Many of us understand psychological resilience as the human ability to “bounce back” after facing adversity, and we are surprised – astonished, even – at the ways in which people can survive, and often thrive, despite their experiences of trauma.
But here is what we know: resilience is an innate human capacity that can be learned and developed in anyone. It’s not a trait – something that people have or don’t have – rather, all people have the ability to develop the skills that will put them on the path to resilience.
According to Michael Unger of the Resilience Research Centre, resilience is the human capacity to navigate and negotiate culturally meaningful resources to sustain their well being. It has to do with a person’s ability to make plans and follow through with them, to problem solve, and to manage impulses and feelings. Resilience is more than a skill – it’s an adaptation.
We also know that trauma is a common human experience. For example, the National Survey of Children’s Exposure to Violence (2009) revealed that “most of our society’s children are exposed to violence in their daily lives.” But, as noted in the article Bolstering Resilience: Benefiting from Lessons Learned from the Melissa Institute (2008), 1/2 to 2/3 of children exposed to trauma go on to “overcome the odds” and achieve successful and well adjusted lives.
In American Psychologist, researcher Ann Masten of the University of Minnesota states that “the great surprise of resilience research is the ordinariness of the phenomena” (2001). While human adaptation is truly remarkable, we should in fact not be surprised when this basic human operation works.
In his keynote at the 3rd International Pathways to Resilience conference in June, Bruce Ellis of the University of Arizona explains the concept of post-traumatic growth, which offers a counterbalance to the incomplete deficit model for understanding the human experience after trauma. He notes that we need to “see through the darkness to leverage what it gives us” (2015), explaining how ACEs (adverse childhood experiences) develop specialized skills for adaptation. If we are able to recognize and celebrate the positive changes that can occur after trauma, we can best promote the factors that bolster resilience capacity.
Building Capacity for Resilience
Boiled down, there are three key factors promoting psychological resilience:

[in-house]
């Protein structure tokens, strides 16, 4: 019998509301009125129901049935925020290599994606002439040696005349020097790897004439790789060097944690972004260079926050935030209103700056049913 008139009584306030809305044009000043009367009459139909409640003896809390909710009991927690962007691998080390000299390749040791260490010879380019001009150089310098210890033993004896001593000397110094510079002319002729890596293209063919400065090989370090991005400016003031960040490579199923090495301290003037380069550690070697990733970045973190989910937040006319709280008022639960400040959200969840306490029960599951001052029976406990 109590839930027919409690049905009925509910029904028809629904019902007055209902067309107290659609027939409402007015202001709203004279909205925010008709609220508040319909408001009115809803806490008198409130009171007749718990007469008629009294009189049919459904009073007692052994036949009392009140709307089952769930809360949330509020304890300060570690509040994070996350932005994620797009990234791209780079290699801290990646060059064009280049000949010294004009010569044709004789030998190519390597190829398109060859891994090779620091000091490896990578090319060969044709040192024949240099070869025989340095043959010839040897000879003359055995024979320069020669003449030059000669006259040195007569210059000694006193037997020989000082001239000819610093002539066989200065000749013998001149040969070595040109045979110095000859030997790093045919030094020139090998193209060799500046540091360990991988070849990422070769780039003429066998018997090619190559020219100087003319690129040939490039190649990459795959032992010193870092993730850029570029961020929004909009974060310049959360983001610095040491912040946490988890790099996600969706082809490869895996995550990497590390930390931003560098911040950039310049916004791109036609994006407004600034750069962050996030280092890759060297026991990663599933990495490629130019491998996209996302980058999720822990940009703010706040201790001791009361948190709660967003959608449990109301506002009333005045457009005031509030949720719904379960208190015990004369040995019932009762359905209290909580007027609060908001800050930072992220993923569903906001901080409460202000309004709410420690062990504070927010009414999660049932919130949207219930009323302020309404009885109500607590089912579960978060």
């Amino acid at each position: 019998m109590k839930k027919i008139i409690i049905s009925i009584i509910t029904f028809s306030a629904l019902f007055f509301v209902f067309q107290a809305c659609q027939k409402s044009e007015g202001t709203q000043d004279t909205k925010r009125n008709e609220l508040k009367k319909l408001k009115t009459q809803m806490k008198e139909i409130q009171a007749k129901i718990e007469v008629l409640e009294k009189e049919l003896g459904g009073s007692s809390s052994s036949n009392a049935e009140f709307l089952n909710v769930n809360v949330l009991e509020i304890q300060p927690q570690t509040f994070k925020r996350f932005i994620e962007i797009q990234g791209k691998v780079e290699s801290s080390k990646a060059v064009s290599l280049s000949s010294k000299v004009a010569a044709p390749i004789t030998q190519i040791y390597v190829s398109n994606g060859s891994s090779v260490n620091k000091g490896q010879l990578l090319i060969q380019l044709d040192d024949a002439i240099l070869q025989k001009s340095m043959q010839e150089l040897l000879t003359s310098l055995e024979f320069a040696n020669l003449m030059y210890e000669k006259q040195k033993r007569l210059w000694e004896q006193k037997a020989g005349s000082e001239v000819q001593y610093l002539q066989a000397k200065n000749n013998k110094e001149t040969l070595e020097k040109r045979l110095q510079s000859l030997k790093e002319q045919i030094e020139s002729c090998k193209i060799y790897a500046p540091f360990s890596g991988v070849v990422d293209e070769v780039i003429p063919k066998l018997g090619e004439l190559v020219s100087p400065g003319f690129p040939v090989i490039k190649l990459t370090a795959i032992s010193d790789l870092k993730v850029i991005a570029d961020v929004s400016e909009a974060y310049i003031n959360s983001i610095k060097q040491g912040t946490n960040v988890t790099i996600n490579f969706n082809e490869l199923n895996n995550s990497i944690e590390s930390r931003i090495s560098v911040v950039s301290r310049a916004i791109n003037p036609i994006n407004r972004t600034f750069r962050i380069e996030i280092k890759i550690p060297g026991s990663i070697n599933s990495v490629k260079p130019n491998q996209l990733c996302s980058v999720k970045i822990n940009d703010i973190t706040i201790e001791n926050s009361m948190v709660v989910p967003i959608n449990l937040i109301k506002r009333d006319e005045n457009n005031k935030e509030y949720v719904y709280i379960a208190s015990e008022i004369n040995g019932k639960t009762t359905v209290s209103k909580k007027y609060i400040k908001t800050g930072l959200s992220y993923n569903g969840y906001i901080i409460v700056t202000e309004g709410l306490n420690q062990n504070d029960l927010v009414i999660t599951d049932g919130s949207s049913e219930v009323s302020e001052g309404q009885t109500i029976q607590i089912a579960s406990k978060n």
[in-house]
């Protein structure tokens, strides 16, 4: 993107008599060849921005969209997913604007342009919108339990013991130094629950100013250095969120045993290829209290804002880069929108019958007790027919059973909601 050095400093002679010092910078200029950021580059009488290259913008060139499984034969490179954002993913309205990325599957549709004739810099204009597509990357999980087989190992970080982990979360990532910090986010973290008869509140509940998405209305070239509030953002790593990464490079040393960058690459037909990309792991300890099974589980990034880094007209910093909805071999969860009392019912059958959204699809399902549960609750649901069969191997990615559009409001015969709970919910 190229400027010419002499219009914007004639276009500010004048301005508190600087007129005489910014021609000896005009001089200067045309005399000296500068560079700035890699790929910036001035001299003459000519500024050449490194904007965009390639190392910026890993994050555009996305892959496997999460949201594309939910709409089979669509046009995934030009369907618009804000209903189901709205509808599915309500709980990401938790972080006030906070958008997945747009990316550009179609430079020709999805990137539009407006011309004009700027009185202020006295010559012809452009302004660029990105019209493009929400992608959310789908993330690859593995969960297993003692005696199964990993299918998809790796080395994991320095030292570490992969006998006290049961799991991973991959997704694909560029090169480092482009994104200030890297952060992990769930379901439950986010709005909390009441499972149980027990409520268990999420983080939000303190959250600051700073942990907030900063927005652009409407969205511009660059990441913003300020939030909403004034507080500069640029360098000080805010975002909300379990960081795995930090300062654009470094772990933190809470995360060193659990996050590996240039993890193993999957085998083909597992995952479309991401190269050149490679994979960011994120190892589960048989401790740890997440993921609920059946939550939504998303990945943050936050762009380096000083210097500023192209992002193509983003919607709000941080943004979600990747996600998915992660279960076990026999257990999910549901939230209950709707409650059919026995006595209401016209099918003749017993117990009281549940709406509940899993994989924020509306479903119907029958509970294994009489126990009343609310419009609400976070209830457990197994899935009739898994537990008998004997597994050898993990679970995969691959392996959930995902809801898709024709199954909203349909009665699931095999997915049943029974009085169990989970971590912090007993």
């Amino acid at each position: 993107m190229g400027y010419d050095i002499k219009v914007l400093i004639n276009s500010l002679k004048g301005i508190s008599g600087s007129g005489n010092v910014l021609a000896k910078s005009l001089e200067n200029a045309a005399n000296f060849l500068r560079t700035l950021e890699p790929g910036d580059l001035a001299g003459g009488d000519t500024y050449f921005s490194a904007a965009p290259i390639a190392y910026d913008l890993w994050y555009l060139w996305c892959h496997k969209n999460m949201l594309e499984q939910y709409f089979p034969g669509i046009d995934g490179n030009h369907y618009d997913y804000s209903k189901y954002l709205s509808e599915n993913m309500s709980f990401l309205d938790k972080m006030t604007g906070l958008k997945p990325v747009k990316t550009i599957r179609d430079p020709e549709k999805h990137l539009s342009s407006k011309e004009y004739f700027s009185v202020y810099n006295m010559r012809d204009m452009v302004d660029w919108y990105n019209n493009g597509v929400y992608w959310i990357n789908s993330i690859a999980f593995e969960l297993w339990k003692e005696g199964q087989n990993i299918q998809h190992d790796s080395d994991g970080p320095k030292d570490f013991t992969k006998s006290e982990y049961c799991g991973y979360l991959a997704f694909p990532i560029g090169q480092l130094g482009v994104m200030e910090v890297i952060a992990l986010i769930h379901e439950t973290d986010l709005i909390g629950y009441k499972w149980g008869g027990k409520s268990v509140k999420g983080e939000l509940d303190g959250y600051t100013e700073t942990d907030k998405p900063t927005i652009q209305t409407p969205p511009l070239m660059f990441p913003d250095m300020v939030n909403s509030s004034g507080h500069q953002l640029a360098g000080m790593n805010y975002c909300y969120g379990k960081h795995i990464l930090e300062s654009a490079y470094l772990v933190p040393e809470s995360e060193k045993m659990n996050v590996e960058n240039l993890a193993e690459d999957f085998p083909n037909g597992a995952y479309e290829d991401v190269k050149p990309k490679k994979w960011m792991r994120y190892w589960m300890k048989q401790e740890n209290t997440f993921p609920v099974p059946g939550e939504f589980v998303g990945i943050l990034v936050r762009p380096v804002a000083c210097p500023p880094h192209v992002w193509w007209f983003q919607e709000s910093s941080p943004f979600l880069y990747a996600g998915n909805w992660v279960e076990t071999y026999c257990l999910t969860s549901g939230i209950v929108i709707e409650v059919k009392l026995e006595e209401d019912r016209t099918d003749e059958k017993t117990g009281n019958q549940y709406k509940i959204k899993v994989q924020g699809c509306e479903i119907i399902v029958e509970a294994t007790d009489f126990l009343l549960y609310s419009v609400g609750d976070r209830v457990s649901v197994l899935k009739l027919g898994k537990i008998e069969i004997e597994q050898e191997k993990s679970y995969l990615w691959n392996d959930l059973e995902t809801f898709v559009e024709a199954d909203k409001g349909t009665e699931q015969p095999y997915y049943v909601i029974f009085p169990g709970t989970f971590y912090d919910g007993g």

- Internal support: Abilities and skills such as communication, problem-solving, behavioral and emotional regulation, hope, and a positive view of oneself.
- External support: Caring supportive relationships with friends, family, neighbors, etc.
- Existential support: Cultural values and faith/belief systems.
Culture cuts across all factors promoting resilience and affects the way we form networks, what skills and abilities are valued, and determines our core values and beliefs. In this way, a person’s culture may impact their trauma response and tap different resiliencies.
There are three key types of strategies for building capacity for resilience:
- Risk-focused, which aim to prevent/reduce adversity exposure.
- Asset-focused, looking towards increasing resources or access to resources.
- Process-focused, harnessing the power of adaptive systems/networks.
Across the board, the most important factor in developing resilience is having caring and supportive relationships within and outside of the family. Relationships that create love and trust, provide role models, and offer encouragement and reassurance help bolster a person’s resilience.
And perhaps one of the most important things that helpers/advocates can do is to build our own capacity for resilience. There is power in modeling this important process to foster these adaptive skills in the survivors we serve.
Walking the Path
“The healing process isn’t about becoming who you might have been had you not experienced trauma. It’s about integrating the wisdom you have gained from this experience into your life” (Psychology Today, 2015).
Resilience is a process in that there is no end. There is no point at which a person can declare, “I’m done! I’ve achieved resilience!” and check it off their list. Our lives are ever evolving narratives, and so is the pathway to resilience, and the equally important parallel process of healing.
The challenge of understanding resilience as an outcome is in its very definition: Who defines whether or not a person has achieved it? What is the standard? (Is it the ability to function in society? The absence of psychopathology? Who decides?) And if a person struggles down the road, must they relinquish that title? It’s important to understand that resilience does not mean the absence of negative outcomes – it simply refers to the ability to navigate, cope, and thrive despite them.
Survivors (and helpers/advocates) walking the path to resilience can engage in core activities along the way to strengthen their capacity:
- Identify or name your experience
- Tell your story
- Practice mindfulness
- Ground yourself in your body
- Seek support
According to Psychology Today, “We have the capacity, within ourselves, to create better health” (Psychology Today, 2015). It’s the most important super power you didn’t realize you’ve always had.
What strategies have you used to help build survivors’ capacity for resilience?